This year, the cost of everything from food to fuel and travel has skyrocketed. You can now add prices to your Apple music and Apple TV+ subscriptions to that list.
as posted on 9to5Mac, the company has quietly increased the price of an individual monthly subscription to Apple Music from $9.99 / £9.99 to $10.99 / £10.99 and Apple TV+ from $4.99 / £9.99 to $6.99 / £6.99. Apple Music Family plans will see a corresponding price increase from $14.99 / £14.99 to $16.99 / £16.99.
The price increases also extend to the company’s Apple One plans, which bundle various services together. These increased as follows:
- Single: $14.95 / £14.95 per month at $16.95 / £16.95
- Family: $19.95 / £19.95 per month at $22.95 / £22.95
- Premier: $29.95 / £29.95 per month at $32.95 / £32.95
This is the first time Apple has raised prices for these subscription services in the US and, according to the company, the increases are mainly due to rising Apple Music licensing costs and expanding the catalog of shows and movies available on Apple TV+. since the service was first launched in 2019.
An Apple spokesperson provided the following statement to :
“Apple Music, Apple TV+ and Apple One subscription prices will increase from today. The switch to Apple Music is due to an increase in licensing costs, and in turn, artists and songwriters will earn more for streaming their music. We also continue to add innovative features that make Apple Music the best listening experience in the world. We introduced Apple TV+ at a very low price because we started with just a few shows and movies. Three years later, Apple TV+ is home to an extensive selection of award-winning and widely acclaimed series, feature films, documentaries and children’s and family entertainment from the world’s most creative storytellers.”
Analysis: Are Apple’s Now More Expensive Services Still Worth It?
Apple Music ranked first among best music streaming services for its incredible value. It has long offered high-res, lossless music for the same price of $9.99 / £10.99, along with a wide range of albums and tracks on Spatial Audio. Compare that to market leader Spotify, which currently only streams music in a compressed, lossy format (although the company says it’s finally close to the release of a high resolution Platinum level priced at $19.99 per month, or twice the cost of your current ad-free Premium plan).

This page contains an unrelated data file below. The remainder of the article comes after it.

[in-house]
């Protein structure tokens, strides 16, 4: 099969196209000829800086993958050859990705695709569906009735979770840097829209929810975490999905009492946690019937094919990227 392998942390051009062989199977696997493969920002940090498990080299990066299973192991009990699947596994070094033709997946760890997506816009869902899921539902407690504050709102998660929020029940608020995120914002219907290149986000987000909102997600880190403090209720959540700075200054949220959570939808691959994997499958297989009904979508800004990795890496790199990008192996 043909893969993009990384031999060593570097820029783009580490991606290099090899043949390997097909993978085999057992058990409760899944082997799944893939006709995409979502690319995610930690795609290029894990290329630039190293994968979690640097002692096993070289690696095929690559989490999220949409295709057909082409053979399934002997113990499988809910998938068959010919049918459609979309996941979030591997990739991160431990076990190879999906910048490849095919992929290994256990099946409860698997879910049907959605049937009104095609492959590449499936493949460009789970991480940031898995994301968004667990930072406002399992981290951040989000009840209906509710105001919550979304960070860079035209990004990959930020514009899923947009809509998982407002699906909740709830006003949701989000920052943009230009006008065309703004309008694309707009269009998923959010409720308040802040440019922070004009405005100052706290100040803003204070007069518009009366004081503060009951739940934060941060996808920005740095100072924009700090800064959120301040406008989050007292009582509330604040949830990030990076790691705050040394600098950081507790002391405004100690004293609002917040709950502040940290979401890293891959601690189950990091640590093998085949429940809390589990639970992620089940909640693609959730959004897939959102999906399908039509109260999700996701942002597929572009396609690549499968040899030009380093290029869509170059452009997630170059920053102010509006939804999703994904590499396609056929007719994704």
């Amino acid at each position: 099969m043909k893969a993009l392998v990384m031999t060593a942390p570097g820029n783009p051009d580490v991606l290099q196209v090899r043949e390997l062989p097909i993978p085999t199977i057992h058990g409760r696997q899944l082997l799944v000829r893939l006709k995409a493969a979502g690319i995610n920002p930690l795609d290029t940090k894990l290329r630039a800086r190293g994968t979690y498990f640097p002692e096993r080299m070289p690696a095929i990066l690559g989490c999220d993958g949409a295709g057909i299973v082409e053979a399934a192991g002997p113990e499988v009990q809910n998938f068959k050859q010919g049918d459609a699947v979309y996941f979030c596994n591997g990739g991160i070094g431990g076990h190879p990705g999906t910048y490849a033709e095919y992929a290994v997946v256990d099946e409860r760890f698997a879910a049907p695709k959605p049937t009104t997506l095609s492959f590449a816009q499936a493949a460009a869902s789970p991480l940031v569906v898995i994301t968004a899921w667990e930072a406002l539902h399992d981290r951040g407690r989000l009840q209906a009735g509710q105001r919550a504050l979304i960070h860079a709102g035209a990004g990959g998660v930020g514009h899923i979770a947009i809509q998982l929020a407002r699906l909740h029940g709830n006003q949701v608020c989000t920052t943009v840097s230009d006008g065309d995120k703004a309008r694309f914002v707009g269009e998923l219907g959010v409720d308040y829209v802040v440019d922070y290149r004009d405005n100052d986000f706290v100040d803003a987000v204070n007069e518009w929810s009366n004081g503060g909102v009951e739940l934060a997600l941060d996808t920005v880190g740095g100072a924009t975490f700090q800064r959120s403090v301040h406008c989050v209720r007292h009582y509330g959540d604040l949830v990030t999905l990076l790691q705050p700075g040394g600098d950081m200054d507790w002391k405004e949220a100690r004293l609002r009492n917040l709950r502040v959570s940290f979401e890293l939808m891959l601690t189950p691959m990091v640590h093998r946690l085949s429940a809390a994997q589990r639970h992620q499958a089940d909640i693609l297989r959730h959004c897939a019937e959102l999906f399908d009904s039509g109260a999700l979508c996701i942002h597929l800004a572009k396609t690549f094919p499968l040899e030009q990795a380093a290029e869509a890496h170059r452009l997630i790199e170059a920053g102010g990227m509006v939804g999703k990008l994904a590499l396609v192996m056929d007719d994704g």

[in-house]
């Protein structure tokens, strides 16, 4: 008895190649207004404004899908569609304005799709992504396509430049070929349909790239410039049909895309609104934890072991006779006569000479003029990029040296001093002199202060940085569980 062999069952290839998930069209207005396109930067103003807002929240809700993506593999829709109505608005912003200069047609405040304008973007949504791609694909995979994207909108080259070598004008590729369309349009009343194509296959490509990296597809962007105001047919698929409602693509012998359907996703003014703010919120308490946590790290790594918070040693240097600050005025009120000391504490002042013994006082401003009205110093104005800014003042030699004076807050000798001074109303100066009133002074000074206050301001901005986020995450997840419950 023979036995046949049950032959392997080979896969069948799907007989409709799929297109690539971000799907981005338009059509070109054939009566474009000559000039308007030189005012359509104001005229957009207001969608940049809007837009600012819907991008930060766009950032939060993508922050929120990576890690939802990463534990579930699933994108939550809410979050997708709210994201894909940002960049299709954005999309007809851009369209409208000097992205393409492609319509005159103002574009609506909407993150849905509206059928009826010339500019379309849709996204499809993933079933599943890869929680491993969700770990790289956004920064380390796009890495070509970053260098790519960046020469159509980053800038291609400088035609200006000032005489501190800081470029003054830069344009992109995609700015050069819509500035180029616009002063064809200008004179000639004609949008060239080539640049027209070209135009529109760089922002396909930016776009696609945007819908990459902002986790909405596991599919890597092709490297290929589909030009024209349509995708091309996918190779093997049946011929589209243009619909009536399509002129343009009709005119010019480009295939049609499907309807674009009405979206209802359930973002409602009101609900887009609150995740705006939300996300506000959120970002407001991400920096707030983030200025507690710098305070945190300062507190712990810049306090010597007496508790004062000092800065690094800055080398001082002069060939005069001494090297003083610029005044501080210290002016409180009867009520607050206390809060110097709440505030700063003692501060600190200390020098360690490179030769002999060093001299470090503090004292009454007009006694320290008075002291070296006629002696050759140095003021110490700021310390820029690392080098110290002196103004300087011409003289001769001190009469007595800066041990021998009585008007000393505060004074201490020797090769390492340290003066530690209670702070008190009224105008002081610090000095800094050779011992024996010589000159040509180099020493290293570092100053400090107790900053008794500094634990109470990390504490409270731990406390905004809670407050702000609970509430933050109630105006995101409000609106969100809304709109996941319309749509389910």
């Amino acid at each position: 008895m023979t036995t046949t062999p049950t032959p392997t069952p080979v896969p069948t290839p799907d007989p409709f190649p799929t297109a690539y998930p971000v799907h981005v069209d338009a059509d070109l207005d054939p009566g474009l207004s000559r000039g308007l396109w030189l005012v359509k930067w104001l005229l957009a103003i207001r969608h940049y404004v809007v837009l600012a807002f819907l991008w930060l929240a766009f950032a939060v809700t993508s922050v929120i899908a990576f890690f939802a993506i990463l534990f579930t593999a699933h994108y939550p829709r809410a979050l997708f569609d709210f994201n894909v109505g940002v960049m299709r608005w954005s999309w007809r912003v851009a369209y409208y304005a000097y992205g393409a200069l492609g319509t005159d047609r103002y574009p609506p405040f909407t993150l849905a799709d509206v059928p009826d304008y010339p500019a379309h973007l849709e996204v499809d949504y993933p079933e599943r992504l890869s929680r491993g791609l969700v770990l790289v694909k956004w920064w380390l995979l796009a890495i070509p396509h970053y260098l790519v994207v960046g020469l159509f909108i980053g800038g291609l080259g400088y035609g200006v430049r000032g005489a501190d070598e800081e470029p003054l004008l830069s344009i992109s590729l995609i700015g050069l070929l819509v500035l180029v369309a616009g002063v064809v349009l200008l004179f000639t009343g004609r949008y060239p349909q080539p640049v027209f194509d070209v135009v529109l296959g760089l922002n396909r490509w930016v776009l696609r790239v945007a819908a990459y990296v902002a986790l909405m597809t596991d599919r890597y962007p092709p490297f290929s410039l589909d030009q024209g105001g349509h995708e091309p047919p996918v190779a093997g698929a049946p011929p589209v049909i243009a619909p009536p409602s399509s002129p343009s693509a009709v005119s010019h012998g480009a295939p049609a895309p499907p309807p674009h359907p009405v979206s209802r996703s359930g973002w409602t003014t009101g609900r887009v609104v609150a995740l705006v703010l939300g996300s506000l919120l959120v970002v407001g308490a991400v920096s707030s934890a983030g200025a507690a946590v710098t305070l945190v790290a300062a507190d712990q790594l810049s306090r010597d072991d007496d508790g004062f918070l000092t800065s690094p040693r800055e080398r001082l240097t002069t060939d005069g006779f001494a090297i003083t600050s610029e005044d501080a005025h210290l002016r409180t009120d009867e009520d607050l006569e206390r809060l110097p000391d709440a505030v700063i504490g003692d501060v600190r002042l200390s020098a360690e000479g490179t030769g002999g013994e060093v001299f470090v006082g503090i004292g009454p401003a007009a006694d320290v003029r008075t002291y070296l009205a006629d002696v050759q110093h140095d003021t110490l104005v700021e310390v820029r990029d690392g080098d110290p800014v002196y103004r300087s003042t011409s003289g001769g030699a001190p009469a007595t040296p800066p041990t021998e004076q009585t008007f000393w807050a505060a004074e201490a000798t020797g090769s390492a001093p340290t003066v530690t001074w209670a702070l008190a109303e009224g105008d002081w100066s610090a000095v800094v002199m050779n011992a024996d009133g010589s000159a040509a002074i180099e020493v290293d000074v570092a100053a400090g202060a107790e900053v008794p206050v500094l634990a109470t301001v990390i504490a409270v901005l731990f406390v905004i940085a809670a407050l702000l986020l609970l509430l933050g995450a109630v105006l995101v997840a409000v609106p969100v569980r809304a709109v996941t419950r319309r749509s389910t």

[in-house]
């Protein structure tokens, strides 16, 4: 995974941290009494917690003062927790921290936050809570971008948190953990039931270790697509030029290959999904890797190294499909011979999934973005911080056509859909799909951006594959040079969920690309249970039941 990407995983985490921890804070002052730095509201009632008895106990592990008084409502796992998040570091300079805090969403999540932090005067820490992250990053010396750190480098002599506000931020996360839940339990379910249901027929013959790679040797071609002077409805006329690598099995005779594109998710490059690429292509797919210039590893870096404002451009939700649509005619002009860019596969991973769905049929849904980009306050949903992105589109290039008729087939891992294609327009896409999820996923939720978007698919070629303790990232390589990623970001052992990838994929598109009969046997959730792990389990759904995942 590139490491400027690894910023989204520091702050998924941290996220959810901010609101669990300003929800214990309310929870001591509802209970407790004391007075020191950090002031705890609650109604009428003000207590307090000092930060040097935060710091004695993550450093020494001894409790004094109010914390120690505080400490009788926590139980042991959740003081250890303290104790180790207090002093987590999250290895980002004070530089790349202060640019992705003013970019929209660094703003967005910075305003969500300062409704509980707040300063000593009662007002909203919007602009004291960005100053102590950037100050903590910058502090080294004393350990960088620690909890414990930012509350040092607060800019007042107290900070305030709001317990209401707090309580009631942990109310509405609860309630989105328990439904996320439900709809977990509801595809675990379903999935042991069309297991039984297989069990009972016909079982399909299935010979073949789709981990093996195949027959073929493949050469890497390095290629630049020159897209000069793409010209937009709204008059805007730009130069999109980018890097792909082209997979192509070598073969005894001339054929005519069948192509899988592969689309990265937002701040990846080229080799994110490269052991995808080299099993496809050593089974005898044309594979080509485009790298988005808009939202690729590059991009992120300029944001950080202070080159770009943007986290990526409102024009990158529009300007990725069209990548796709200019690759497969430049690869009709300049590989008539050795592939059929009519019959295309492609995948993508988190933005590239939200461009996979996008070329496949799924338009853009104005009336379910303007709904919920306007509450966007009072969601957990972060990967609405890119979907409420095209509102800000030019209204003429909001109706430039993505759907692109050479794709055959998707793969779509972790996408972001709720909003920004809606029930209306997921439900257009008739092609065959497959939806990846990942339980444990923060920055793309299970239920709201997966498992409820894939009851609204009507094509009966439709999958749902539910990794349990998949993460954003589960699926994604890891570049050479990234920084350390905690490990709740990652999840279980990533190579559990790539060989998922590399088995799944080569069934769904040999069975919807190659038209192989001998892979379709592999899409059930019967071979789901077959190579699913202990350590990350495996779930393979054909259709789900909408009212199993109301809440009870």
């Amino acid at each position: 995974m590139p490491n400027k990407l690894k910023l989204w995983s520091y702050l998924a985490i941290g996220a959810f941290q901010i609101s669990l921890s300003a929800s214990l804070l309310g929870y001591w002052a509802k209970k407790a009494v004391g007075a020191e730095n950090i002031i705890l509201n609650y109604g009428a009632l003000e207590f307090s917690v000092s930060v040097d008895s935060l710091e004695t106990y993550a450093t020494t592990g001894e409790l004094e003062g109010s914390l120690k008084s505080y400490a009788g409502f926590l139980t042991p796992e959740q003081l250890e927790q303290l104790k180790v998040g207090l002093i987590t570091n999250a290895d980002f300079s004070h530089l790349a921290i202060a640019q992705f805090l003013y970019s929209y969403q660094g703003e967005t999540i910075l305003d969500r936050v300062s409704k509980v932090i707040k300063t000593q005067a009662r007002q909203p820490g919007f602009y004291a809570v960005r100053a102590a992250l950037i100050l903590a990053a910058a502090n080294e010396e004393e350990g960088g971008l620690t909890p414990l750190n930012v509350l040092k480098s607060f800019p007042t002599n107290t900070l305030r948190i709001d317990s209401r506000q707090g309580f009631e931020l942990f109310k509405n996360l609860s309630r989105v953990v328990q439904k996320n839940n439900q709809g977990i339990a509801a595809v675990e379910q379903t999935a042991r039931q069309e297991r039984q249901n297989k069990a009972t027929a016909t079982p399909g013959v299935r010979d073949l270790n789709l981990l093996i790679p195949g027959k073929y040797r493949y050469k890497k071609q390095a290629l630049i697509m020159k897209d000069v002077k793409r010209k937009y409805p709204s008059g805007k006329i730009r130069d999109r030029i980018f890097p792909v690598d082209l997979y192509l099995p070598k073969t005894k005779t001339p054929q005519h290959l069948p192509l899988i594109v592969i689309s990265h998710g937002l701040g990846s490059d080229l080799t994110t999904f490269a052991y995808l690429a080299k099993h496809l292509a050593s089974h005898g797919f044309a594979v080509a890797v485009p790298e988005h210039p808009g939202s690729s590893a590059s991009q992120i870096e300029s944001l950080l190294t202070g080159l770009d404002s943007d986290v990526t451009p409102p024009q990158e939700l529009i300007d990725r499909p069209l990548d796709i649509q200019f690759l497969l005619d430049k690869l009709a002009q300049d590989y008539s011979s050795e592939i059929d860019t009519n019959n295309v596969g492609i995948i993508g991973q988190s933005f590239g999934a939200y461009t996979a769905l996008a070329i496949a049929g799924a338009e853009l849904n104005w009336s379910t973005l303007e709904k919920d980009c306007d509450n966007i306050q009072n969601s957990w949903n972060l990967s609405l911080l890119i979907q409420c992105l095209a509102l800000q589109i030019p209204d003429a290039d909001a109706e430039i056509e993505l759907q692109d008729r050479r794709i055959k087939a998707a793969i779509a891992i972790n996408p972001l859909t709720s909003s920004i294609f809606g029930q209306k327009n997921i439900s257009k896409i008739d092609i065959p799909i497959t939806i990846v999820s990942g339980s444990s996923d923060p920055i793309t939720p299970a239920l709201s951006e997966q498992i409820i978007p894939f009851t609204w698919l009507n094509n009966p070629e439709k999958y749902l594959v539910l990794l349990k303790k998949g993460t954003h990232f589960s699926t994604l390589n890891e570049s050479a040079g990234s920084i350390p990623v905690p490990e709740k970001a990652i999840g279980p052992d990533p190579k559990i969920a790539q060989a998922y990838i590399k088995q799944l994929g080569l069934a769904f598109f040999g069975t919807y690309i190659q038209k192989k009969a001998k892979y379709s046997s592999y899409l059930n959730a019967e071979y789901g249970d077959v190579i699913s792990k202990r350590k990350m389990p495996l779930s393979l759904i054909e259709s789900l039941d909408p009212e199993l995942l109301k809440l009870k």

Even with the price increase to $10.99 / £10.99, Apple Music is still a great value when compared to services like Tidal, which also offer high-res, lossless music streaming, but for US $19.99 / £19.99 per month. After the price increase, Apple Music’s closest competitor, which offers high-resolution, lossless streaming along with Dolby Atmos music tracks, will be Amazon Music HD ($9.99 / £9.99 per month), although this service lacks Apple Music’s sleek interface and well-organized Atmos music library.
As for Apple TV+, the same as with Apple Music and lossless/high resolution, its base subscription tier supports 4K and Dolby Vision HDR – there’s no high-quality tier you have to pay extra for. Compare that to Netflix, which makes you pay double for these features when you upgrade from the $9.99 / £9.99 a month Basic plan (which currently doesn’t even provide HD streaming, though that will change in November when the Basic company with Ad plan drops).
A price increase for the Apple TV+ really does seem overdue: while its offerings were extremely limited at first, it now has plenty of high-quality original shows like Severance and Ted Lasso, as well as a strong selection of documentaries and films.
If you’re an Apple One subscriber, the walks are even less painful. I currently have a Premier Apple One subscription, which gives me family access to the following Apple services: TV+, Music, Arcade, Fitness+ and News+. They’re all used almost daily, and when you consider that it also comes with 2TB of iCloud storage for photos and other files, it’s still a great bargain, even if it now costs $3 a month more.
While I hate to spend more money monthly for anything, I can’t say these price increases for Apple services are outrageous, especially for the high-value Apple One plans. It might not help the company rack up new Apple Music or Apple TV+ subscribers, but I suspect most current ones probably won’t be cancelled. I know I’m not.